Wednesday, 12 September 2012

Incomplete Fringe 2012: Three Writers

The programming of three young Scottish writers at the Traverse this year is perhaps one of the most exciting  events of the Fringe: Rob Drummond, Kieran Hurley and Gary McNair all studied in Glasgow and while their respective careers do not point to a particular movement, they do share certain sensibilities and their presence at one of the Fringe's most important spaces suggests that they are set to become even more important voices in the shaping of contemporary Scottish theatre.

The three plays - Bullet Catch, Beats, Born To Run - are very distinct in terms of style and content: Drummond plunges into a cerebral look at despair with the help of magic tricks, Hurley weaves tales of hope and disillusion around a visit to an illegal rave, McNair places Shauna McDonald on a literal treadmill to examine the journeys of the body and mind pushed to exhaustion. And while Hurley and Drummond both perform their plays, McNair is directing his own script, although he has been known to be his own front man, most notably in Crunch.

It's tempting to link the three, through their shared Glasgow connections, but that would undermine their identities. Hurley's work has emphasised an interest in politics, and a cautious belief in the possibility of change - Hitch followed his journey to the G8 summit; Drummond revels in the possibilities of theatre as a place for serious existential discussion - even when he is having a fight in Wrestling; McNair often manipulates the format of the lecture to present his idiosyncratic takes on social issues. They do share an interest in the personal, and much of their output would be unthinkable without their presence in performance, and they all acknowledge that their identities define the approaches that they take both to theatre making and the content they explore. But beyond that point, they lead theatre into original, fascinating and startling territories.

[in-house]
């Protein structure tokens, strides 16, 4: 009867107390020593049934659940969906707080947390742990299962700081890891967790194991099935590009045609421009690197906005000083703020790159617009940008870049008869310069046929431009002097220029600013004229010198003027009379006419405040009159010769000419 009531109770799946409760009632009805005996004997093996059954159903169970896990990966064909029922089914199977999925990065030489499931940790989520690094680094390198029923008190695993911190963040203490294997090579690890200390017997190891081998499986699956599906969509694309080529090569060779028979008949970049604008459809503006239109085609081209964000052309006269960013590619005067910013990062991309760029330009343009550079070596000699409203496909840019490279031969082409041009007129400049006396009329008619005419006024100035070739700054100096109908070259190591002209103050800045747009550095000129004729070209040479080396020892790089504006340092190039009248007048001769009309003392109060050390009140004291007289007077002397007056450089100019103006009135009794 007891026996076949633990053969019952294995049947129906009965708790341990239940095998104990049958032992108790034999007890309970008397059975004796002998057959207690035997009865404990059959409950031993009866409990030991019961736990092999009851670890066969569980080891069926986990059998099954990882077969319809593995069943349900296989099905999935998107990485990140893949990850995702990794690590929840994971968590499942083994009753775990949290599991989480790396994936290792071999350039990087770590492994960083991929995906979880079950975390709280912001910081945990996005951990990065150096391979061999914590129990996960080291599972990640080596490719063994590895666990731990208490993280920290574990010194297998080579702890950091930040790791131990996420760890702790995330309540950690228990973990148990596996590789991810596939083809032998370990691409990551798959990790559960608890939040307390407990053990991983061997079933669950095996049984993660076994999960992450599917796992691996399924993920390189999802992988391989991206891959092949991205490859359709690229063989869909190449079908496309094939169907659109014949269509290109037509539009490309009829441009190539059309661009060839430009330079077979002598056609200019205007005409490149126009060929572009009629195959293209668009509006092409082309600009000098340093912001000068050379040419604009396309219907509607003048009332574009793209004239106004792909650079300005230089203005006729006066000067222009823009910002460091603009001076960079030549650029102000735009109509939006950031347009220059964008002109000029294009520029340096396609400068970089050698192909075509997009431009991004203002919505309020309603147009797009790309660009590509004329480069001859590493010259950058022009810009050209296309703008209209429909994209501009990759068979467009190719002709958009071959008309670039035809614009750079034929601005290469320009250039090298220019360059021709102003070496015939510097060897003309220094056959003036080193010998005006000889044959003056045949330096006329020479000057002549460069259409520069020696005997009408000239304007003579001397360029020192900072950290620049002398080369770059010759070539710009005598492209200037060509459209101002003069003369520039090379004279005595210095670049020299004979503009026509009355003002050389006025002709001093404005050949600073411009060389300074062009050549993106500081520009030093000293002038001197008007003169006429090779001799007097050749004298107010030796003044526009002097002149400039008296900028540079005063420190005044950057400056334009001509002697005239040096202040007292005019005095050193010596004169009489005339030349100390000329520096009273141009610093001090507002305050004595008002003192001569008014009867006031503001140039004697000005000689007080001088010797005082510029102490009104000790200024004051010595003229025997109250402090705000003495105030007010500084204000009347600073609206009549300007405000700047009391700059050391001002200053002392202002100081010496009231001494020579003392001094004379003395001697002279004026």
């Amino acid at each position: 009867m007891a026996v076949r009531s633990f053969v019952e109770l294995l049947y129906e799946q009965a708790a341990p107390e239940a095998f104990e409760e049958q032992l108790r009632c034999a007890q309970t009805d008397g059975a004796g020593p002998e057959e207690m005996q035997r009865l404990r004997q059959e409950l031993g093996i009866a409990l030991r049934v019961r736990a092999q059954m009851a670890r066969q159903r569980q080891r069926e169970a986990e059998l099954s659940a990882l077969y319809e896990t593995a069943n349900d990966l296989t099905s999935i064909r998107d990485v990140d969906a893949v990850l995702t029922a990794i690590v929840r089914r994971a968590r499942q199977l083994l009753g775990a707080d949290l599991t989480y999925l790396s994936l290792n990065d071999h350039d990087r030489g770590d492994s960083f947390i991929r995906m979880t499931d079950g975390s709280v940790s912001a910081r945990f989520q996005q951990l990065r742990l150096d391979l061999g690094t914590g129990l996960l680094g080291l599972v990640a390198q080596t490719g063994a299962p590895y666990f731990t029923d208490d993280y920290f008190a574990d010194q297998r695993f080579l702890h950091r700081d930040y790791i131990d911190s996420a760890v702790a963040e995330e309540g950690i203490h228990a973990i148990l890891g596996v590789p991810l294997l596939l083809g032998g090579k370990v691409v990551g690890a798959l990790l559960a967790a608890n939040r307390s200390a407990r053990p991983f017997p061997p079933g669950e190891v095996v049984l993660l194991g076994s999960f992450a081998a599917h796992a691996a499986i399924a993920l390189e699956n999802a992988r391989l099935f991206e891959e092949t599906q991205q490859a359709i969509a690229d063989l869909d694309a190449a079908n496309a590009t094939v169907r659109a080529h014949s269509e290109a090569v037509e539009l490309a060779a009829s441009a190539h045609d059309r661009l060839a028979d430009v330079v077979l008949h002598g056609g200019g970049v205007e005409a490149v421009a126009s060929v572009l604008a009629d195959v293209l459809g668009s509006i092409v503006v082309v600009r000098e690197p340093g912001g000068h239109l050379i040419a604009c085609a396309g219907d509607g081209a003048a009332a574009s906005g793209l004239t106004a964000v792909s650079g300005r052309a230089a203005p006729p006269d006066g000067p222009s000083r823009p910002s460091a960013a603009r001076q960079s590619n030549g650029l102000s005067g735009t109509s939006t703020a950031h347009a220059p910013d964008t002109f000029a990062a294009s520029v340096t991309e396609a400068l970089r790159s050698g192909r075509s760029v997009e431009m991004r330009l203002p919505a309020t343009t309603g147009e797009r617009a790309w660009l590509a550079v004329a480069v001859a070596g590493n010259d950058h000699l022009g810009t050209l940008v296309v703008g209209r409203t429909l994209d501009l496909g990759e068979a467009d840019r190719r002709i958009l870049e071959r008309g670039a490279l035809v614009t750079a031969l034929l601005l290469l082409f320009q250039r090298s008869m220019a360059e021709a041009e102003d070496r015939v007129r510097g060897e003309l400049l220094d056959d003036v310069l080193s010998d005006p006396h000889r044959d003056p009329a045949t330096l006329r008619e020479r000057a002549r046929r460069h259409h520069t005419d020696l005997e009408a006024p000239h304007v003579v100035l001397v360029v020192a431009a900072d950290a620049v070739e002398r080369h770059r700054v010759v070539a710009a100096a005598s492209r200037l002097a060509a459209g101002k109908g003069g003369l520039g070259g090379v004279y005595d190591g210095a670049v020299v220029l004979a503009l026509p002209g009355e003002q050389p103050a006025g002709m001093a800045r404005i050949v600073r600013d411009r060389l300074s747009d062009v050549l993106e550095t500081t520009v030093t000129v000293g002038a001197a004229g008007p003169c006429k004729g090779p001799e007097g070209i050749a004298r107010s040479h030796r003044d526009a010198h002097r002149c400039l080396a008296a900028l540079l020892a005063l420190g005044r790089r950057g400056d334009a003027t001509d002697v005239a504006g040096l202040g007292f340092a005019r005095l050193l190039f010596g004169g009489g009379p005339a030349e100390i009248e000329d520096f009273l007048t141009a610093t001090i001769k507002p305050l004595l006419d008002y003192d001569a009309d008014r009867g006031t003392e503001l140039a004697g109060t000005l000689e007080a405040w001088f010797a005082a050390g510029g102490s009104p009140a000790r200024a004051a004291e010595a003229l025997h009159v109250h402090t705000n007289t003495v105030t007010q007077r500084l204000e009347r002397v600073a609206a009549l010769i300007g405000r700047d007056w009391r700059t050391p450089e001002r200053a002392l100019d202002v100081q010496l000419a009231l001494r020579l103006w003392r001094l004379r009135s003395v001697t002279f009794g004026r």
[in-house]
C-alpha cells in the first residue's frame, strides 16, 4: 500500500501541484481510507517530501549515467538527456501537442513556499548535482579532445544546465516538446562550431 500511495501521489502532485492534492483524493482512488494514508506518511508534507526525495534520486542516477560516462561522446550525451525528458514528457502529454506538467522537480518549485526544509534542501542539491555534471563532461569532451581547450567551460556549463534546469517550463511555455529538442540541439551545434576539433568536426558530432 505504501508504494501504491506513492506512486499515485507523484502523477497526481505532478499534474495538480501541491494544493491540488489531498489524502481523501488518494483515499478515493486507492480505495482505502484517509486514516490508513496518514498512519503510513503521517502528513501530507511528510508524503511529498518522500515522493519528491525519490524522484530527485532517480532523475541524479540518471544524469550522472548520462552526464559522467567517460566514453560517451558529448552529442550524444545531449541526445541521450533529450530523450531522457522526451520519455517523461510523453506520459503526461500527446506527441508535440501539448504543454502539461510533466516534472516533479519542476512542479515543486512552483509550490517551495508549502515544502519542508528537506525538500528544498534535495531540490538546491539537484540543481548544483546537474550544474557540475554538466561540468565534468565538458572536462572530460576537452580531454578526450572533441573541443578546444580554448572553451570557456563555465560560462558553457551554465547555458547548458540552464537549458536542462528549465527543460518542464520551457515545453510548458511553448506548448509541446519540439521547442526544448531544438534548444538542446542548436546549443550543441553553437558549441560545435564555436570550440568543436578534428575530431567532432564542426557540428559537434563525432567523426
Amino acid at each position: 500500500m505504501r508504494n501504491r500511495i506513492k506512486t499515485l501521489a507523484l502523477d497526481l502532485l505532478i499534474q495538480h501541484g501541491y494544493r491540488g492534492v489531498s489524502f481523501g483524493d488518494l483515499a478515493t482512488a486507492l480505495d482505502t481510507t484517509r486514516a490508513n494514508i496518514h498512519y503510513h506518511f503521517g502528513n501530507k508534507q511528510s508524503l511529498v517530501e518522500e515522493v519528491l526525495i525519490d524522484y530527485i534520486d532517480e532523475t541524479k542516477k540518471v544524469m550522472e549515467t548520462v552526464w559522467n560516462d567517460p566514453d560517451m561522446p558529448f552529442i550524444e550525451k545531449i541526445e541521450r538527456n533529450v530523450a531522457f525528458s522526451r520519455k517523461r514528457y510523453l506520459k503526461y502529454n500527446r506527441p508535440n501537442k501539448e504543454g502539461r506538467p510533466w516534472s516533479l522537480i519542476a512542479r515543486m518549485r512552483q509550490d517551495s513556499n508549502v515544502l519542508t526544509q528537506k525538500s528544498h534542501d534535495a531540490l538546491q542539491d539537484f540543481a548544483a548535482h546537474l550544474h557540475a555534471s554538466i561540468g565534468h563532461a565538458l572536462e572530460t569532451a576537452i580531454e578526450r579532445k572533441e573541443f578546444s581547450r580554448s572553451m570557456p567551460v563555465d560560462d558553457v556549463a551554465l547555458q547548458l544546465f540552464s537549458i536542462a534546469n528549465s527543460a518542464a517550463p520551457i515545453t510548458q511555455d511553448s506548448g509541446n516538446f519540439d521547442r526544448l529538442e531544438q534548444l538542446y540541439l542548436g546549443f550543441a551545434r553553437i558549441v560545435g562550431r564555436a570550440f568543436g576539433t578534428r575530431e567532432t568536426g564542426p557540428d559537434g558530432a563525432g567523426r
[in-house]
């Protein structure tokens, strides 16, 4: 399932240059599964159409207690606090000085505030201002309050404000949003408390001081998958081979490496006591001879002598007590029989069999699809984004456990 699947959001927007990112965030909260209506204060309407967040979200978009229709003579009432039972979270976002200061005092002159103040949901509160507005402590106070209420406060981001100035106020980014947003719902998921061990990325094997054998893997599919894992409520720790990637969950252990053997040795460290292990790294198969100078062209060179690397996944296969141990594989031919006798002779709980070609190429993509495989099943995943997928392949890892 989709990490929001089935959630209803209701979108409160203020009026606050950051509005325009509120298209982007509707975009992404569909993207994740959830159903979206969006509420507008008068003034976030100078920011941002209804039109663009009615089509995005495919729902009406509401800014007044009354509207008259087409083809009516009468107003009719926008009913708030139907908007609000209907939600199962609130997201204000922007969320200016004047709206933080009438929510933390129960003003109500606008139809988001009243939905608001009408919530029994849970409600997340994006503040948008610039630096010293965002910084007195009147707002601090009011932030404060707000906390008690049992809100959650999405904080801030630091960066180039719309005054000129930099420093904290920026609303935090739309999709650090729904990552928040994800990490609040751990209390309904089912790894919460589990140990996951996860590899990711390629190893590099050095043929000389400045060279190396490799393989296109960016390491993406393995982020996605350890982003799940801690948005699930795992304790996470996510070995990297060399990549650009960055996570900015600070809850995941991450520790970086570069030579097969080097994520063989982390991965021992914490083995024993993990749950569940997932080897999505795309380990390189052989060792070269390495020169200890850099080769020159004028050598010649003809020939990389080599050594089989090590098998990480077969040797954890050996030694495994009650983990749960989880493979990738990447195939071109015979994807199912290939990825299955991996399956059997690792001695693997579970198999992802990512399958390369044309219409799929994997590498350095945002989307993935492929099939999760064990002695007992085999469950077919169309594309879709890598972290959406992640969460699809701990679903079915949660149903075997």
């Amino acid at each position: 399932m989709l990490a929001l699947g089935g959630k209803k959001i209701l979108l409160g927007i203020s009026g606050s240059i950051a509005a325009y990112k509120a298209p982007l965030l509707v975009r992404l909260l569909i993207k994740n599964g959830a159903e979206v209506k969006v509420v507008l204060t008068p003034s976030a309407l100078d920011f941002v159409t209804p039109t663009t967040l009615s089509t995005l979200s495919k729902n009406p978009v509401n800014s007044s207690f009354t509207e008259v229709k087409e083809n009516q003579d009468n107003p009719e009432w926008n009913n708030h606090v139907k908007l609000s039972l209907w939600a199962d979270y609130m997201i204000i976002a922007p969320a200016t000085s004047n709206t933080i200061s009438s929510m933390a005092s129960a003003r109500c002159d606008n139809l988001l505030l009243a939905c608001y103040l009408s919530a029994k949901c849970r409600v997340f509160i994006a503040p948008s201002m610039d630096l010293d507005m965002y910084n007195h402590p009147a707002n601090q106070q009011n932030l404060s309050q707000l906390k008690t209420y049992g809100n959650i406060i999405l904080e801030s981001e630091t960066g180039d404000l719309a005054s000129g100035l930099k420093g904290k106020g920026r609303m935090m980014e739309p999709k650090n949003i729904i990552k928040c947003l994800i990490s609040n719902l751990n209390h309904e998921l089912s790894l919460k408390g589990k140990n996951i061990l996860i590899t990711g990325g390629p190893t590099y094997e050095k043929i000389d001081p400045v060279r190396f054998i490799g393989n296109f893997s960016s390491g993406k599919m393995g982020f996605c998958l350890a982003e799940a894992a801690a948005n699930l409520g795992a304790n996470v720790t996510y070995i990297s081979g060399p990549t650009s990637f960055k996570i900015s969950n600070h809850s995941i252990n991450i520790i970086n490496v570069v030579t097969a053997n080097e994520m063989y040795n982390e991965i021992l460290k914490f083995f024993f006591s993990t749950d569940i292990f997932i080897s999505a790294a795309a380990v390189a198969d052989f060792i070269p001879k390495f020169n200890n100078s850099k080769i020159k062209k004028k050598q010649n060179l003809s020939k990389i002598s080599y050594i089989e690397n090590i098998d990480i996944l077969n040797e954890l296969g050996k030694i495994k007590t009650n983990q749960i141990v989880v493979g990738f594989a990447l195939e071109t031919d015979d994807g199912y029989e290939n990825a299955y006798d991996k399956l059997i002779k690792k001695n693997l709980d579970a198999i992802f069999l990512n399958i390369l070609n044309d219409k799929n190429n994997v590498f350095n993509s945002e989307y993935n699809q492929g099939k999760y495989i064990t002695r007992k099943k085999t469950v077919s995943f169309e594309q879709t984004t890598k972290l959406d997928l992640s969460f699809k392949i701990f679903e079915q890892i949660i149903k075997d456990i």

Beats is Hurley's study of the impact of the rave experience on different lives - a worried mother, a young lad finally getting to dance to the music and a jaded policeman who is battling his conscience and trying to find his own peace of mind. With DJ Johnny Whoop in the corner, mixing up a storm and an integrated video projection above him, Hurley cuts a lonely figure at a wooden table, changing accents and embodying his characters until even their prejudices and ignorance become understandable and sympathetic.

The conflict between the young lad's naivety, his mother's knowing concern and the policeman's gradual hardening are set into sharp contrast by other personalities that wander in and out of the narrative: Hurley's ear for a resonant phrase and measured, comfortable tone suggest that he has found a way of taking the story-telling template and giving it a contemporary vitality.

Like Beats, Drummond's Bullet Catch stars the writer as raconteur. Somewhere between side-show showman and philosophical lecturer, Drummond uses cold-reading techniques to bring an audience member into his web of intrigue and doubt. Drummond's interest in science manifests in his use of an evolutionary theory of survival to drive along the drama, and the recreation of a classic, and dangerous, vaudeville routine offers a visceral tension.

Unlike Beats, Drummond is not telling a story at one remove. The character on stage is a version of Drummond and the thoughts on existence and suicide and despair and free will can be ascribed to the narrator. It's worth questioning whether Drummond does believe the various ideas he recounts (the line about the absolute determinism of the universe is one of the bleakest concepts in human history) - but the point is that he seems to be saying what he believes.

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